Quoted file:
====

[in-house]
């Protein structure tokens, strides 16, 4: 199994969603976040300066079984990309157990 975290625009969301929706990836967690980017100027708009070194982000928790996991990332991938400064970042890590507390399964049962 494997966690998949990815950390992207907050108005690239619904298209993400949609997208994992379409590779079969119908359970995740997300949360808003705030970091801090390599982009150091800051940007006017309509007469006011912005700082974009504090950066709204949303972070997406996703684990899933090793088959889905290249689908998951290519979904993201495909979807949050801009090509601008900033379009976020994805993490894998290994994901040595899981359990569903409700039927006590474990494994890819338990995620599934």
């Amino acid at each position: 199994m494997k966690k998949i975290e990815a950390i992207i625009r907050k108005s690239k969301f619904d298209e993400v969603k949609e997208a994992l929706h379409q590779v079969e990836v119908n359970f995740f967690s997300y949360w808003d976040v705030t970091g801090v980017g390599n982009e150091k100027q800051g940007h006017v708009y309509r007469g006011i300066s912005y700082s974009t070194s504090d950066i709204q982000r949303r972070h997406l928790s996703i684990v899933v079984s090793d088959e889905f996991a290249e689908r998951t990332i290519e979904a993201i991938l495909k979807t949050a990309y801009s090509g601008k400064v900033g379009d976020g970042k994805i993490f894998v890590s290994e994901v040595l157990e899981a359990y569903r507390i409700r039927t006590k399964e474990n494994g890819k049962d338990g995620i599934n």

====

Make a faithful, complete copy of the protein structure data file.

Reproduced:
[in-house]
């Protein structure tokens, strides 16, 4: 199994969603976040300066079984990309157990 975290625009969301929706990836967690980017100027708009070194982000928790996991990332991938400064970042890590507390399964049962 494997966690998949990815950390992207907050108005690239619904298209993400949609997208994992379409590779079969119908359970995740997300949360808003705030970091801090390599982009150091800051940007006017309509007469006011912005700082974009504090950066709204949303972070997406996703684990899933090793088959889905290249689908998951290519979904993201495909979807949050801009090509601008900033379009976020994805993490894998290994994901040595899981359990569903409700039927006590474990494994890819338990995620599934």
């Amino acid at each position: 199994m494997k966690k998949i975290e990815a950390i992207i625009r907050k108005s690239k969301f619904d298209e993400v969603k949609e997208a994992l929706h379409q590779v079969e990836v119908n359970f995740f967690s997300y949360w808003d976040v705030t970091g801090v980017g390599n982009e150091k100027q800051g940007h006017v708009y309509r007469g006011i300066s912005y700082s974009t070194s504090d950066i709204q982000r949303r972070h997406l928790s996703i684990v899933v079984s090793d088959e889905f996991a290249e689908r998951t990332i290519e979904a993201i991938l495909k979807t949050a990309y801009s090509g601008k400064v900033g379009d976020g970042k994805i993490f894998v890590s290994e994901v040595l157990e899981a359990y569903r507390i409700r039927t006590k399964e474990n494994g890819k049962d338990g995620i599934n």